Anyway, my point was that beyond this simple "mix or split" decision there are an infinite number of alternatives, and a good tactician might use one or another based on the circumstances - it would definitely change the scene noticeably.

NOTE: This was all assuming that both parties would have a similar proportion of these superhumans. In case one side did have them (5% +10s and a handful of +20s in a large-ish army) and the other side didn't, there might not even be all that many fights happening! Are you going to go in a war with a power whose front line you can't break through in a battle and where you can expect at any time having one of both of your flanks smashed with ease? If you are - your soldiers won't be very happy to fight for you. Think of a "weapon push" (can't find a good link, can only recommend Murray's War Games - when your opponent has superior equipment, your troops are less likely to fight and more likely to run or surrender), but with "weaponised" superhumans. Reputation can do A LOT - think Swiss pikemen, which could march at you in a way to make soldiers run even before any physical contact happened, or Hussite rebels with their enemies taking flight upon just hearing their battle hymn.


War of skirmishes would be different. Huge battles would stay the same.

Some war are fought through sieges and great battlefields, and those wouldn't change much as one exceptional individual wouldn't make much of a difference in the end, except maybe on some key points of a fight like a wall breach which needs to be contained in a pinch.

On the other hand, some war are best described as "a lot of skirmishes". In a huge war, skirmishes kinda blends in a long stream of small battles, but in a war of skirmishes, losing one skirmish is a bigger deal, because it's a symptom that your troops are at disadvantage in all their skirmishes. Then, war becomes less logistics and more small-scale strategy and feats of small fighting units.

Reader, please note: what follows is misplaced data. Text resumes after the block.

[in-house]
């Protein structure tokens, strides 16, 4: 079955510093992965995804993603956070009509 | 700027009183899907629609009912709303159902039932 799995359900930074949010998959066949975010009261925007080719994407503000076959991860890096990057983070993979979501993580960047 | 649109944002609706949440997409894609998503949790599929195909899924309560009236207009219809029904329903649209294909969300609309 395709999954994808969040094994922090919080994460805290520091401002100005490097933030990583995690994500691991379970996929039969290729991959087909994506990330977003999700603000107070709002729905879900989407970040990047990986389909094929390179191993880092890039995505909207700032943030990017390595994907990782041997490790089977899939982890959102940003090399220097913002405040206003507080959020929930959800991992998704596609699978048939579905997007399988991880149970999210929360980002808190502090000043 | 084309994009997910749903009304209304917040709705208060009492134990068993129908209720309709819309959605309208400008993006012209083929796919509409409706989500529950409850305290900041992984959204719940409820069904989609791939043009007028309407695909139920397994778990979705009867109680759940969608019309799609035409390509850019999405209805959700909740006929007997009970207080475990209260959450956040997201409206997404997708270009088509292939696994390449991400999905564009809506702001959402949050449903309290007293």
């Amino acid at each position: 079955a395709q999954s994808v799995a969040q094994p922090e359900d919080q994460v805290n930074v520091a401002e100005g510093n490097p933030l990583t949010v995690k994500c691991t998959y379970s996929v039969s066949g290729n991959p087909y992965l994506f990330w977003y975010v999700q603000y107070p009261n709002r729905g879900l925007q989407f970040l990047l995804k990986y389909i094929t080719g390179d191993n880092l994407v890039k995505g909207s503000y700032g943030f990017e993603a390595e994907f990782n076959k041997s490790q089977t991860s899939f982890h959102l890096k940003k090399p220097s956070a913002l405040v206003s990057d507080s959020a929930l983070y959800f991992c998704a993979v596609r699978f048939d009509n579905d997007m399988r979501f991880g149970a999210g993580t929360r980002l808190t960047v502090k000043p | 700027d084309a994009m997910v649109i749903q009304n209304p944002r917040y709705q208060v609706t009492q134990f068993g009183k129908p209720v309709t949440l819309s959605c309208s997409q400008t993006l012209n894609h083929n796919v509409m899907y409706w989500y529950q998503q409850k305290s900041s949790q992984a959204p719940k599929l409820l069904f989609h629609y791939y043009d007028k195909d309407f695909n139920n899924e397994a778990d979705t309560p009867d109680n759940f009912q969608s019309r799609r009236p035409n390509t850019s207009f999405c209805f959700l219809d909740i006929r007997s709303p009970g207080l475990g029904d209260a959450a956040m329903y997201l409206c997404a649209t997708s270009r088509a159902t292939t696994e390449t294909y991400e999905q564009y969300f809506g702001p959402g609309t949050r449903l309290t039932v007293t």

I don't have a specific medieval example in head right now, but the Vietnam war was reputed as bieng a war of skirmishes. While ~40% of the battles were big battles fought over specific territory, another 40% of the battles were basically ambushes initiated by the north Vietnamese soldiers. All in all, ~80% of the fights were fought at distances of less than 100 meters (~300 feet if you prefer), which made them more akin to a lot of skirmishes than a big, overall strategic fight. The US government studied this in details as some weapons are more effective than others in skirmishes, and this is one of the reasons that they upgraded to full auto rifles for every soldier and not a bunch of rifles with a couple guys with automatic weapons.

Good non-specific examples of skirmishes includes urban warfare, jungle/forest warfare, ambushes and special forces operations. If you want your supersoldiers to make a difference, look that way.